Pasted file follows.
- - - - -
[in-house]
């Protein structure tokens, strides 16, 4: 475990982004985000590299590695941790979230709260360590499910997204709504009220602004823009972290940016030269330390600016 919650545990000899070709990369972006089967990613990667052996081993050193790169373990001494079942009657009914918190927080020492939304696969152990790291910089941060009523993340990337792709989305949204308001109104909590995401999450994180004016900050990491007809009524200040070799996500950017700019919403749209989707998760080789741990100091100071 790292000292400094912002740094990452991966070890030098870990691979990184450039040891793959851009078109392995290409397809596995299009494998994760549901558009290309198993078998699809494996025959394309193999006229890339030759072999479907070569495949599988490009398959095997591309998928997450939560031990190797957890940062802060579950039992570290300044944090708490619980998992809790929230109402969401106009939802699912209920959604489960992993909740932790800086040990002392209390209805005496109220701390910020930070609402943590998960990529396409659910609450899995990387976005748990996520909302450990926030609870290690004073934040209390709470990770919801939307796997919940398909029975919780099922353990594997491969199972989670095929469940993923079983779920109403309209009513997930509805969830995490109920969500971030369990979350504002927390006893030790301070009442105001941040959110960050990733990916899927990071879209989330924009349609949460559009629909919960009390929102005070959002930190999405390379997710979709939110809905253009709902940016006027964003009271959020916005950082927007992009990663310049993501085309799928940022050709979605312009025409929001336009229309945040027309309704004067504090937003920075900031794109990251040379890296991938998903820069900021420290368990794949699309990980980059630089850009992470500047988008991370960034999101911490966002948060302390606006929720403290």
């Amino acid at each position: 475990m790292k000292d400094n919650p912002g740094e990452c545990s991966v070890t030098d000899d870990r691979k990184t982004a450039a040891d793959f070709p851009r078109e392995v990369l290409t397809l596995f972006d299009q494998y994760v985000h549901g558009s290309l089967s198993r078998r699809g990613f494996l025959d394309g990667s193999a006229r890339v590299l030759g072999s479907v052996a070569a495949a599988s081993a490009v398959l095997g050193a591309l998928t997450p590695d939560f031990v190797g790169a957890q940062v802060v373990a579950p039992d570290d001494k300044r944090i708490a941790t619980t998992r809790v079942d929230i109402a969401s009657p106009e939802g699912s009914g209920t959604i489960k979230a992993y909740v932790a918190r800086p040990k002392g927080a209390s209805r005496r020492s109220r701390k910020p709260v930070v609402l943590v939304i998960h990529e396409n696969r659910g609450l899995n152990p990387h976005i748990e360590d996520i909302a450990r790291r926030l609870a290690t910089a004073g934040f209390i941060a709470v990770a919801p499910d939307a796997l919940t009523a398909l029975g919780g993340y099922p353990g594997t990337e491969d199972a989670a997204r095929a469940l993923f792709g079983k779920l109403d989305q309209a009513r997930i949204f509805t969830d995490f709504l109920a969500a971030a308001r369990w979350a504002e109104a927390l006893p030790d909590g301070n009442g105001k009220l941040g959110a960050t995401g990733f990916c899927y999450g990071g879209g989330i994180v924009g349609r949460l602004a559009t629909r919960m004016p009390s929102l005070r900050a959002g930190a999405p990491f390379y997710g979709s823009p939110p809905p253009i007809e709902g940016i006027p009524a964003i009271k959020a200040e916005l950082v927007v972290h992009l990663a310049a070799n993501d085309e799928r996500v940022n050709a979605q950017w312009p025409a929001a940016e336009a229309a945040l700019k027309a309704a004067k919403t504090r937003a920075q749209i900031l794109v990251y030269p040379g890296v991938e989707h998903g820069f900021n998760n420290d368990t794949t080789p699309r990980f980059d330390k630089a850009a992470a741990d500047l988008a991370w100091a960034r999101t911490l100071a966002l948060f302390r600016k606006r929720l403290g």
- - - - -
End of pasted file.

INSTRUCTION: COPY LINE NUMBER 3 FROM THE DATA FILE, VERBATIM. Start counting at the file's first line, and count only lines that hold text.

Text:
């Amino acid at each position: 475990m790292k000292d400094n919650p912002g740094e990452c545990s991966v070890t030098d000899d870990r691979k990184t982004a450039a040891d793959f070709p851009r078109e392995v990369l290409t397809l596995f972006d299009q494998y994760v985000h549901g558009s290309l089967s198993r078998r699809g990613f494996l025959d394309g990667s193999a006229r890339v590299l030759g072999s479907v052996a070569a495949a599988s081993a490009v398959l095997g050193a591309l998928t997450p590695d939560f031990v190797g790169a957890q940062v802060v373990a579950p039992d570290d001494k300044r944090i708490a941790t619980t998992r809790v079942d929230i109402a969401s009657p106009e939802g699912s009914g209920t959604i489960k979230a992993y909740v932790a918190r800086p040990k002392g927080a209390s209805r005496r020492s109220r701390k910020p709260v930070v609402l943590v939304i998960h990529e396409n696969r659910g609450l899995n152990p990387h976005i748990e360590d996520i909302a450990r790291r926030l609870a290690t910089a004073g934040f209390i941060a709470v990770a919801p499910d939307a796997l919940t009523a398909l029975g919780g993340y099922p353990g594997t990337e491969d199972a989670a997204r095929a469940l993923f792709g079983k779920l109403d989305q309209a009513r997930i949204f509805t969830d995490f709504l109920a969500a971030a308001r369990w979350a504002e109104a927390l006893p030790d909590g301070n009442g105001k009220l941040g959110a960050t995401g990733f990916c899927y999450g990071g879209g989330i994180v924009g349609r949460l602004a559009t629909r919960m004016p009390s929102l005070r900050a959002g930190a999405p990491f390379y997710g979709s823009p939110p809905p253009i007809e709902g940016i006027p009524a964003i009271k959020a200040e916005l950082v927007v972290h992009l990663a310049a070799n993501d085309e799928r996500v940022n050709a979605q950017w312009p025409a929001a940016e336009a229309a945040l700019k027309a309704a004067k919403t504090r937003a920075q749209i900031l794109v990251y030269p040379g890296v991938e989707h998903g820069f900021n998760n420290d368990t794949t080789p699309r990980f980059d330390k630089a850009a992470a741990d500047l988008a991370w100091a960034r999101t911490l100071a966002l948060f302390r600016k606006r929720l403290g």